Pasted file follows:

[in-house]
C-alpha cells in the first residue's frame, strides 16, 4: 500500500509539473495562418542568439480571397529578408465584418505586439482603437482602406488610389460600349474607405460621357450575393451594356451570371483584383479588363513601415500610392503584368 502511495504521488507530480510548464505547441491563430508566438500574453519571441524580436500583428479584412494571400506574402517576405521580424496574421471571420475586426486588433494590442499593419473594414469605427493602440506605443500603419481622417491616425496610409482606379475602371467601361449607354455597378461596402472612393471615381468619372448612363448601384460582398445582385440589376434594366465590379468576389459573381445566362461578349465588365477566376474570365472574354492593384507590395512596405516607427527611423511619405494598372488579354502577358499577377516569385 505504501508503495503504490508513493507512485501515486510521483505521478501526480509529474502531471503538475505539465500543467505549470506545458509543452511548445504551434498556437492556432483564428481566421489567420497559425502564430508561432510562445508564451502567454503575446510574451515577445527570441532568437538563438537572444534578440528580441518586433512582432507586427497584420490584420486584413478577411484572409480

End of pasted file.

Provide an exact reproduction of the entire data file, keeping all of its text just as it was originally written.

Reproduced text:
[in-house]
C-alpha cells in the first residue's frame, strides 16, 4: 500500500509539473495562418542568439480571397529578408465584418505586439482603437482602406488610389460600349474607405460621357450575393451594356451570371483584383479588363513601415500610392503584368 502511495504521488507530480510548464505547441491563430508566438500574453519571441524580436500583428479584412494571400506574402517576405521580424496574421471571420475586426486588433494590442499593419473594414469605427493602440506605443500603419481622417491616425496610409482606379475602371467601361449607354455597378461596402472612393471615381468619372448612363448601384460582398445582385440589376434594366465590379468576389459573381445566362461578349465588365477566376474570365472574354492593384507590395512596405516607427527611423511619405494598372488579354502577358499577377516569385 505504501508503495503504490508513493507512485501515486510521483505521478501526480509529474502531471503538475505539465500543467505549470506545458509543452511548445504551434498556437492556432483564428481566421489567420497559425502564430508561432510562445508564451502567454503575446510574451515577445527570441532568437538563438537572444534578440528580441518586433512582432507586427497584420490584420486584413478577411484572409480